I tend to be charmed by coincidences. The fellow traveller on an exotic train who happens to hail from your old hometown; the fact that you've never heard of a Chinese fringeflower in your whole life, and suddenly they're in every other garden you see, right after you read in a gardening mag about how versatile and wonderful they are. Well, here's another delightful coincidence: I've discovered that my sudden recollection of braids -- and my desire to braid back my very curly, rather bountiful and pouffy hair -- is connecting me with a highly fashionable trend. You might say 'well, but braids are always pretty', but I would say that braids are less sought-after when they mean maidens of the Third Reich on the one hand or Pippi Longstocking and Anne Of Green Gables, on the other. Not exactly, you would think, what the sexy woman of the 21st century is wearing. And truly, I can't recall a time before now when braids were hot, unless we go all the way back to Bo Derek in the Dudley Moore movie where she wore them with great panache. (Her legs would not pass muster in these weights-for-women days, though: where are her adductors and quadriceps? Bo Derek was a woman that people looked at twice, and more than twice. But if you looked at her in this photo only from the hips to the knees, and I told you that she was 60, without other information you'd probably believe me. That's all right: when I was 23, which was her age at the time, my legs looked a bit hollowed-out as well: we were both extremely slim. (And short: she is reportedly 5'3", and I'm just a bit under that.)) But here's another question: why on earth did they put her in a boring tan one-piece swimsuit? The yellow bikini she also wore is much more fetching.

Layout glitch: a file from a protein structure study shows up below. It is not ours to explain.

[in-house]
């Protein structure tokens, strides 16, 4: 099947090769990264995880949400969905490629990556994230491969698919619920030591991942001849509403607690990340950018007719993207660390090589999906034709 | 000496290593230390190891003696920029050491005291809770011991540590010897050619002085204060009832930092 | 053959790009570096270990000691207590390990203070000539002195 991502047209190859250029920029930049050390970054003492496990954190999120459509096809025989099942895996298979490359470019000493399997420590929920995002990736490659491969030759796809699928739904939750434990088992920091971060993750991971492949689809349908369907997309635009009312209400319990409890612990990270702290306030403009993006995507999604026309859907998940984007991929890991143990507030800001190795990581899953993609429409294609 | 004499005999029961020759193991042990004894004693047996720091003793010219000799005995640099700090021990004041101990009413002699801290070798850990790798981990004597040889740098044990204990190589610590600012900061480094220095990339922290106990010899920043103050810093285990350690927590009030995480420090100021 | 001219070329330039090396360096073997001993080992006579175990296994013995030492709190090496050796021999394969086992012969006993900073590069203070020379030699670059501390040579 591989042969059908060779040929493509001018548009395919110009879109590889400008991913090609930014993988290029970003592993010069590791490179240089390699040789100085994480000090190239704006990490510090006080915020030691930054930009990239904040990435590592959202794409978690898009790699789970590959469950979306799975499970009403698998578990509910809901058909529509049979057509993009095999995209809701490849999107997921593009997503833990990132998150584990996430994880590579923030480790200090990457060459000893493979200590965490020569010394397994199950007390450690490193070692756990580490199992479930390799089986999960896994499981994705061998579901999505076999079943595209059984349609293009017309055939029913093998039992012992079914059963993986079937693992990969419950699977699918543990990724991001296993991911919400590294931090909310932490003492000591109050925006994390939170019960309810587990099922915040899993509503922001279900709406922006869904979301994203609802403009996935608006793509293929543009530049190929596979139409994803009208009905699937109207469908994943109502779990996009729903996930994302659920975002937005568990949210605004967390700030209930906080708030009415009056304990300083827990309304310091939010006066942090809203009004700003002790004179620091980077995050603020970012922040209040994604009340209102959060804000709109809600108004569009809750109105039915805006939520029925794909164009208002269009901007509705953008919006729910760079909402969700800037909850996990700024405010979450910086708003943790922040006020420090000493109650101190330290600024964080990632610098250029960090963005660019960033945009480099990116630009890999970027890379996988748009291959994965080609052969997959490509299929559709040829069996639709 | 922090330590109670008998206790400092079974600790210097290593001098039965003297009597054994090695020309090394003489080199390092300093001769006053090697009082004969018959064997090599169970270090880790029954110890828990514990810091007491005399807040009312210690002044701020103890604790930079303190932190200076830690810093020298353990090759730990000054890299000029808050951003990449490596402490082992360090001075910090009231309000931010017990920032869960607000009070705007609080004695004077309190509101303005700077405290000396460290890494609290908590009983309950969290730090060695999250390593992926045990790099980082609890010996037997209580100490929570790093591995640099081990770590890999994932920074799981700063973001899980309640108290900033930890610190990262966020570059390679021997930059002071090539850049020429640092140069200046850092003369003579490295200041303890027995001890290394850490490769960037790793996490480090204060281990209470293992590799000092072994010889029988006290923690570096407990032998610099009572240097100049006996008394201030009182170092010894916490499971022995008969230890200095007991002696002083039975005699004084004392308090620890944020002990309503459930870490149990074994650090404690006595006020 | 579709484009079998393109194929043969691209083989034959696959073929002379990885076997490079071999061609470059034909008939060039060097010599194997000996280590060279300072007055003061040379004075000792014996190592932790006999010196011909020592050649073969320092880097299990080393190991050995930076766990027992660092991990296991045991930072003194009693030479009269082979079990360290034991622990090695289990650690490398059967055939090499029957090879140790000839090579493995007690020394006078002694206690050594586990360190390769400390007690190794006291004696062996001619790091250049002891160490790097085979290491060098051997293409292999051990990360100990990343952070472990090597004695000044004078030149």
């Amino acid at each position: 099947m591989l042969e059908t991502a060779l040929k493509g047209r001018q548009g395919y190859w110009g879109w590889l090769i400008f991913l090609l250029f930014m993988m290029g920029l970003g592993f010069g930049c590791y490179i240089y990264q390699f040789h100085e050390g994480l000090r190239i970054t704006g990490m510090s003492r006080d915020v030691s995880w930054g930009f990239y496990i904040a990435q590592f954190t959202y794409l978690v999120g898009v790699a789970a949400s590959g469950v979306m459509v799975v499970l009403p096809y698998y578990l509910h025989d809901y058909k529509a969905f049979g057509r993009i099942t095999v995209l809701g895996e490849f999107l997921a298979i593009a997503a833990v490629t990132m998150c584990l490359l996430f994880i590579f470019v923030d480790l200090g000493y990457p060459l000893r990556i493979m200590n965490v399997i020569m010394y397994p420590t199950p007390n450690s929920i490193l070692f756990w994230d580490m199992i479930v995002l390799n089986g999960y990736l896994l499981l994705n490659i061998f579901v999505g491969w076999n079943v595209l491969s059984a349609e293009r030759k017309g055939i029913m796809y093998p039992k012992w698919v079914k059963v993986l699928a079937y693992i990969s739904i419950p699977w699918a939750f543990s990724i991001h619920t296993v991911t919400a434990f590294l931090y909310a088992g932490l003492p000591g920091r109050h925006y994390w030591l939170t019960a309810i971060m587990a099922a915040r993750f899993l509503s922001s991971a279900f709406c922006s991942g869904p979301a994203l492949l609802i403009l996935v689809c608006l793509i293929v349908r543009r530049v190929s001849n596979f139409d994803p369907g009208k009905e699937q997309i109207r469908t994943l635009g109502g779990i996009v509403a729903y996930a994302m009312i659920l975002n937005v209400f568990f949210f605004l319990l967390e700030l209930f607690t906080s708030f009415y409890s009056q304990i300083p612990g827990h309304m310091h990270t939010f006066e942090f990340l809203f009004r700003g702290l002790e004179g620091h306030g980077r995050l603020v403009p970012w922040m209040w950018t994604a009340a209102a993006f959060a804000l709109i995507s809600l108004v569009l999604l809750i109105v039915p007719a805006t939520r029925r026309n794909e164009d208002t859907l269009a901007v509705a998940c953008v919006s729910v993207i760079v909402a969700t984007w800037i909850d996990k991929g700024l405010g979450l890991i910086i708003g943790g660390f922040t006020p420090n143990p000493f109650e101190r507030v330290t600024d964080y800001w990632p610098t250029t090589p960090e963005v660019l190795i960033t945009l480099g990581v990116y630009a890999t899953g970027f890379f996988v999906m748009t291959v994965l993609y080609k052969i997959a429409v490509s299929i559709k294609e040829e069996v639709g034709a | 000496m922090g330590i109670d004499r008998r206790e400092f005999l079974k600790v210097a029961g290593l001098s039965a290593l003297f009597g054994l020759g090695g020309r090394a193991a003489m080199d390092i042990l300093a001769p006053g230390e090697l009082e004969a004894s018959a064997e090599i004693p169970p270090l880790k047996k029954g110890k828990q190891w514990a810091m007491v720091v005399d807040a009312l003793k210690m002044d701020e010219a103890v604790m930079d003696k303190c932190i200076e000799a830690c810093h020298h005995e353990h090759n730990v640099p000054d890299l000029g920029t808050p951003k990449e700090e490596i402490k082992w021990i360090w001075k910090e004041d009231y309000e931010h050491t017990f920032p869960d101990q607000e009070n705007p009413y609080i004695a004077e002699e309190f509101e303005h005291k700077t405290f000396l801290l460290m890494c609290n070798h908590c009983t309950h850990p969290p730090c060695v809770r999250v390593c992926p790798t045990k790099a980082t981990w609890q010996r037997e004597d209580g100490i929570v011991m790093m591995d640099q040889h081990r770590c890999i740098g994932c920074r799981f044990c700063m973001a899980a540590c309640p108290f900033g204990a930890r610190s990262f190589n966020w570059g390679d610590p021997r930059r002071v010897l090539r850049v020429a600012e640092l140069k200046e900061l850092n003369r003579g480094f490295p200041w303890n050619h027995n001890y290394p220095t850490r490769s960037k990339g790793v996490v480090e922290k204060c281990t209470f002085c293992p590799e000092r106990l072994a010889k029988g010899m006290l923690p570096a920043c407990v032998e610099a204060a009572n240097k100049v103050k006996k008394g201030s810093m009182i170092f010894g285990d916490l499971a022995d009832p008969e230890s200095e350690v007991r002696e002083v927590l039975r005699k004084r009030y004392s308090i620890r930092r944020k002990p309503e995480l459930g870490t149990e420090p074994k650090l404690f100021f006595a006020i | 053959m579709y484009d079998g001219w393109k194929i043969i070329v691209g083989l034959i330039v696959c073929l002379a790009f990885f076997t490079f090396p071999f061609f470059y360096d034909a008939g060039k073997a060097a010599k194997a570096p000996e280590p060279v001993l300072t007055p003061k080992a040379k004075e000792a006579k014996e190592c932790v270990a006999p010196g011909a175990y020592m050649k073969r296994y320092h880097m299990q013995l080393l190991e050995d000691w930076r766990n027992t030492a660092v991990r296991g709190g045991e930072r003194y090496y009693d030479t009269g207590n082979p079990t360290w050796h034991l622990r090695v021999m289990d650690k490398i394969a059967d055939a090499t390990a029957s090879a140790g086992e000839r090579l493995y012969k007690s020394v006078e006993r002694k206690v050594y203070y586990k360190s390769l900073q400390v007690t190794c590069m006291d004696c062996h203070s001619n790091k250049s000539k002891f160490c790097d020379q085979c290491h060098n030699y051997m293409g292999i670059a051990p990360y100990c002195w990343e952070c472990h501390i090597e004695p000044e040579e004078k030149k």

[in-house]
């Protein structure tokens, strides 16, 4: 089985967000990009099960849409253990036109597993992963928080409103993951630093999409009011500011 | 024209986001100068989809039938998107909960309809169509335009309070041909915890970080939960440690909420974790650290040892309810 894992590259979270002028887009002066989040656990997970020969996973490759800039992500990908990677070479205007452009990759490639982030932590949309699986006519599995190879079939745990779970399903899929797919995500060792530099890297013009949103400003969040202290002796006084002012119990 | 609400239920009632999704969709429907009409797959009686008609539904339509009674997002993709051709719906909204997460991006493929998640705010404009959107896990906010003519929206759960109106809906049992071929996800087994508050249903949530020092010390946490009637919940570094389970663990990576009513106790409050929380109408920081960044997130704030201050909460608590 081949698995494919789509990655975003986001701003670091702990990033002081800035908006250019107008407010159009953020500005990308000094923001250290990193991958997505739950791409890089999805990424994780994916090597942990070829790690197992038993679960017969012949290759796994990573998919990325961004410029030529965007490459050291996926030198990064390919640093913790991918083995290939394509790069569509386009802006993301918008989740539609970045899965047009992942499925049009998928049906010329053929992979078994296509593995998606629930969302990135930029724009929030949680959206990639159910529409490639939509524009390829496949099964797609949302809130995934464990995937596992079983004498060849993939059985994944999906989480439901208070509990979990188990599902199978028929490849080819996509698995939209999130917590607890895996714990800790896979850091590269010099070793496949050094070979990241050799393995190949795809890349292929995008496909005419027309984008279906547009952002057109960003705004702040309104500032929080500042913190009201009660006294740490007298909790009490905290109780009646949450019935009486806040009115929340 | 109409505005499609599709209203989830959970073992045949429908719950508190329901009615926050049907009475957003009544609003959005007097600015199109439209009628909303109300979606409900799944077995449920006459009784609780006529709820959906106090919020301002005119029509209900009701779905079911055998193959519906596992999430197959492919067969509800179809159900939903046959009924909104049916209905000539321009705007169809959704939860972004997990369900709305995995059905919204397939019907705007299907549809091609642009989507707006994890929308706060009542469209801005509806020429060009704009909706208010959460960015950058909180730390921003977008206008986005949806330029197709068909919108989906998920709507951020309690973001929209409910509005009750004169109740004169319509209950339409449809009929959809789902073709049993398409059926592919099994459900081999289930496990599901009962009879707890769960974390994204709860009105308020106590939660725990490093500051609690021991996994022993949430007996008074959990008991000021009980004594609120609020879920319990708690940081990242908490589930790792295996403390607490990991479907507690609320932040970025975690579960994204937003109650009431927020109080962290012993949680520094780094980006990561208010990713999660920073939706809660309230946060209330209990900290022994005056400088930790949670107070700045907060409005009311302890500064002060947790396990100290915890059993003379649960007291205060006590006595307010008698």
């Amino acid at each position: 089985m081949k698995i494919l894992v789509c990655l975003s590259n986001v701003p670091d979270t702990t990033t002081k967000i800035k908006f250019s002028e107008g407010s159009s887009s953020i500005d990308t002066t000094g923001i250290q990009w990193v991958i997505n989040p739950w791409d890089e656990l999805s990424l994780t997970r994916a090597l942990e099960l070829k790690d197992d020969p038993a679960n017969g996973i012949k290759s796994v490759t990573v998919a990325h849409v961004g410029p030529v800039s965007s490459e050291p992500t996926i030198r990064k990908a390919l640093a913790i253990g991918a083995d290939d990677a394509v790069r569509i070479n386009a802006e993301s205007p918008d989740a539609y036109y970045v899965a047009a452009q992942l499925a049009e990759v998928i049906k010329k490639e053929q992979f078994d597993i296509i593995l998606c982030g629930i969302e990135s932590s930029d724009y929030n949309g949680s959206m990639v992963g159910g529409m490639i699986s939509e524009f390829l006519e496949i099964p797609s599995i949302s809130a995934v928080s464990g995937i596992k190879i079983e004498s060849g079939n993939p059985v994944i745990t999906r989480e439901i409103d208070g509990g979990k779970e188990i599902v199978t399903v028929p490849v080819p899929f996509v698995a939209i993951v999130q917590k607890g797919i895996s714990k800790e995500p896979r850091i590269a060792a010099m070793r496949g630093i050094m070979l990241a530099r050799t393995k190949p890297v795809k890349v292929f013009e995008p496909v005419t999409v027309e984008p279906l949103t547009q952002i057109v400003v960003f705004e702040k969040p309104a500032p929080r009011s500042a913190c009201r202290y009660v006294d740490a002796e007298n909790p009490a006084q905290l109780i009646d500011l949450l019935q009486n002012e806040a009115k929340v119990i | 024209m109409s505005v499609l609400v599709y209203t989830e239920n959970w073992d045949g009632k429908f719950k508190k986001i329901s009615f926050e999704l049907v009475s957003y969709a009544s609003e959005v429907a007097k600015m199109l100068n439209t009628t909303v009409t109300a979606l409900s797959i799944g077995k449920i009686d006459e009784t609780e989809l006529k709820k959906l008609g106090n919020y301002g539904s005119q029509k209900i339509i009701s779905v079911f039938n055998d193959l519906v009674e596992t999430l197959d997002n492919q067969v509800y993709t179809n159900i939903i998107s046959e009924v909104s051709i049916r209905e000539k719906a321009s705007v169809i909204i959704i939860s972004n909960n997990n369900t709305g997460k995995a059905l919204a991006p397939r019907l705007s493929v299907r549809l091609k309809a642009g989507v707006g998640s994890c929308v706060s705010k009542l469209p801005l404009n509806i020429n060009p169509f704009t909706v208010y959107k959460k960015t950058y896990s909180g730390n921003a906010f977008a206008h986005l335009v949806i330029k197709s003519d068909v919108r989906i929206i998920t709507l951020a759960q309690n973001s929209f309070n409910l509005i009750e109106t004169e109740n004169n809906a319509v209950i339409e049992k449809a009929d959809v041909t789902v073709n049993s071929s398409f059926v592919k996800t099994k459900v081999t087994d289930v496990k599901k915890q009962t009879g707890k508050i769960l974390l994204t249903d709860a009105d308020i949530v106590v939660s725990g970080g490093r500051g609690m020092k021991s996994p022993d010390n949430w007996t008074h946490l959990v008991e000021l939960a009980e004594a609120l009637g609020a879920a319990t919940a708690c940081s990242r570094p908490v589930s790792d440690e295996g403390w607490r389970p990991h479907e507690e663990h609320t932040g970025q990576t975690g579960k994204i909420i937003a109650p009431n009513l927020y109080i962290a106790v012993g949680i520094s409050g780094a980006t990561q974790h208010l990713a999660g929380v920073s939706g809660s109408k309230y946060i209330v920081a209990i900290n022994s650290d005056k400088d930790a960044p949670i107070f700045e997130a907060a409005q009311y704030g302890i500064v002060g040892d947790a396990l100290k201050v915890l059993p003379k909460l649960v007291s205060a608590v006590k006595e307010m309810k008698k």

Where were we? Oh yes, my being accidentally fashionable. The braids are nothing: I've also got a hair colour, quite accidentally, that I learned tonight is called 'ombre' (presumably a reference to shadow and dark edges, as in the Latin word 'penumbra'.) An ombre colour is one that is natural (and naturally a darkish shade) at the roots, with highlights that proceed down the hair, with or without even lighter shades at the tips. I have for a long time been more or less 'ombre', since I live in the South and this means that my oldest sections of hair are the most sunned, even to the point of becoming blonde. (I was blonde all over as a child, gradually becoming coppery-brown as an adult.) This ombre character was recently exaggerated because my husband had bought men's hair dye and I, without thinking it through very much, decided to try it on myself. It turned out to be too dark. It's washed out a bit since then, but has also turned a shade of red that I don't really like (and it's not naturally me!). So I dyed over the top of my head and down a bit to cover the red, leaving lighter stretches and really flaxen tips so as not to sully my whole head with dye. Result: I looked like a German Shepherd. Or so I thought. Now I realize that I just had bold, sassy, VERY fashionable ombre hair. Fortunately it has all softened and blended and washed out again, but the sun continues to do its bleaching work, at least on the hair it can reach (I wear a hat, bizarrely listed by Amazon as being a men's one). Owing to the sun and my need to hide from it, I am likely to be ombre long after the fashion has gone.